Lenz’s Law Applications
Lenz’s Law finds its importance in various cases and some of the most common uses of Lenz’s law are,
- The braking system in trains works on the principle of Lenz’s law
- AC generators work on the principle of Lenz’s law
- Eddy currents are balanced using Lenz’s Law
- Metal Detectors, Card readers, and many other electronic devices use the concept of Lenz’s law for their application.
Lenz’s law and Law of Conservation of Energy
Lenz’s law is a consequence of the law of conservation of energy. The law of conservation of energy states that energy can neither be created nor be destroyed, but it can be changed from one form to another form. Lenz’s law states that the direction of current is such that it opposes the change in the magnetic flux. So, extra effort is required to do work against opposing forces. This extra work leads to periodic changes in magnetic flux hence more current is induced. Thus, the extra effort gets converted into electrical energy only, which is nothing but the law of conservation of energy.
The magnetic flux increases as the North Pole of the magnet approaches it and drops as it is driven away in the activity above. In the first scenario, opposing the cause involves moving the magnet, and the face facing the coil gains North Polarity. The magnet’s north pole and the coil’s north pole repel each other. To counteract the force of repulsion, mechanical action must be done to bring the magnet towards the coil. This mechanical energy is transformed into electrical energy. Due to Joule’s Effect, this electrical energy is turned into heat energy.
The image given below shows the magnetic flux linked with the coil when a magnet is taken close or away from the coil.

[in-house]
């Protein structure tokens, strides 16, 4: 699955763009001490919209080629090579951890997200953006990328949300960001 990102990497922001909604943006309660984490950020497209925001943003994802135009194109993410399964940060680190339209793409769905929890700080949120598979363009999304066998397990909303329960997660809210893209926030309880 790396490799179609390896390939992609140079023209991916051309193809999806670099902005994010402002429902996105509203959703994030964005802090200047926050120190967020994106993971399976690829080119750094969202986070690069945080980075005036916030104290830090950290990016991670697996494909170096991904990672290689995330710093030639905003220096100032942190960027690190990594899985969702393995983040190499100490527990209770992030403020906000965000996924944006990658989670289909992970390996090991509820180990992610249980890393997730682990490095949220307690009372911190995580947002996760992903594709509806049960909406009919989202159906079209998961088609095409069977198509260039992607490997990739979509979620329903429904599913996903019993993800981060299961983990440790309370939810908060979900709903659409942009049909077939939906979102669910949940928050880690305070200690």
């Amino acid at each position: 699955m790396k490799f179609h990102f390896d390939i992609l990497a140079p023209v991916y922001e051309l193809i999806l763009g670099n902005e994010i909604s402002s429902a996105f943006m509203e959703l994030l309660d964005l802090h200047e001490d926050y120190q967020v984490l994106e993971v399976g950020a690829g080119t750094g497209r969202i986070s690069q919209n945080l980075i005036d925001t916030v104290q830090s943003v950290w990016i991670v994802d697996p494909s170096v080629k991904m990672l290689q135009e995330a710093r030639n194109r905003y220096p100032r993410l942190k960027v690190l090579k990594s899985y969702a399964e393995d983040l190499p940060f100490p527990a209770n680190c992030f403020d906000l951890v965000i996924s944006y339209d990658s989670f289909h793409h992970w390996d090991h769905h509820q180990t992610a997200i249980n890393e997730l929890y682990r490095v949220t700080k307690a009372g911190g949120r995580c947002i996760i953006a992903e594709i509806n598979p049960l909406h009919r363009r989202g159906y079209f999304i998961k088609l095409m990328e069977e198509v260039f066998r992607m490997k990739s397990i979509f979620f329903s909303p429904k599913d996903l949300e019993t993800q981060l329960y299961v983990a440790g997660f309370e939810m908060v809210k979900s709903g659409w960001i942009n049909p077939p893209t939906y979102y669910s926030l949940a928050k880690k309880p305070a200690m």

When the magnet is moved away from the coil, the coil’s nearer face obtains south polarity. In this instance, the produced emf will oppose the magnet’s outward motion. To resist the force of attraction between the North Pole of the magnet and the South Pole of the coil, mechanical labour must be done once more. This labour is transformed into electrical energy.
There is no mechanical work done if the magnet is not moved, hence no emf is induced in the coil.
As a result, Lenz’s Law is consistent with the law of conservation of energy.
FAQs on Lenz’s Law
Q1: What is Lenz’s law?
Lenz’s law states that the Induced current in a coil is in that direction which opposes the change in magnetic flux through the coil.
Q2: Where is Lenz’s law used?
Lenz’s law is used to find the direction of induced current in any circuit. It works in accordance with Newton’s third law.
Q3: What is the difference between Lenz’s law and Faraday’s law?
The difference between Faraday’s law and Lenz’s law can be explained through,
Lenz’s law states the direction of an induced current.
Faraday’s law states that the magnitude of the emf induced in a circuit is proportional to the rate of change of magnetic flux.
Q4: What is the History of Lenz law?
A Baltic German physicist Heinrich Lenz proposed the Lenz Law in early 1900s
Q5: Which law gives the direction of current in an AC generator?
Lenz’s law is used to provide the direction of current in an AC generator.
Q6: How is Lenz’s law related to the law of conservation of energy?
Lenz’s law states that the induced EMF in the coil always opposes the cause which produces it which is in accordance with the law of conservation of energy.
Q7: What does the negative sign indicate in Lenz’s law?
The negative sign in Lenz’s law indicates that “the induced emf produced in the coil due to electromagnetic induction is opposite to the cause which creates the current in the coil.”
Q8: Which principle of conservation derives the Lenz Law?
Lenz law is derived from the law of conservation of energy.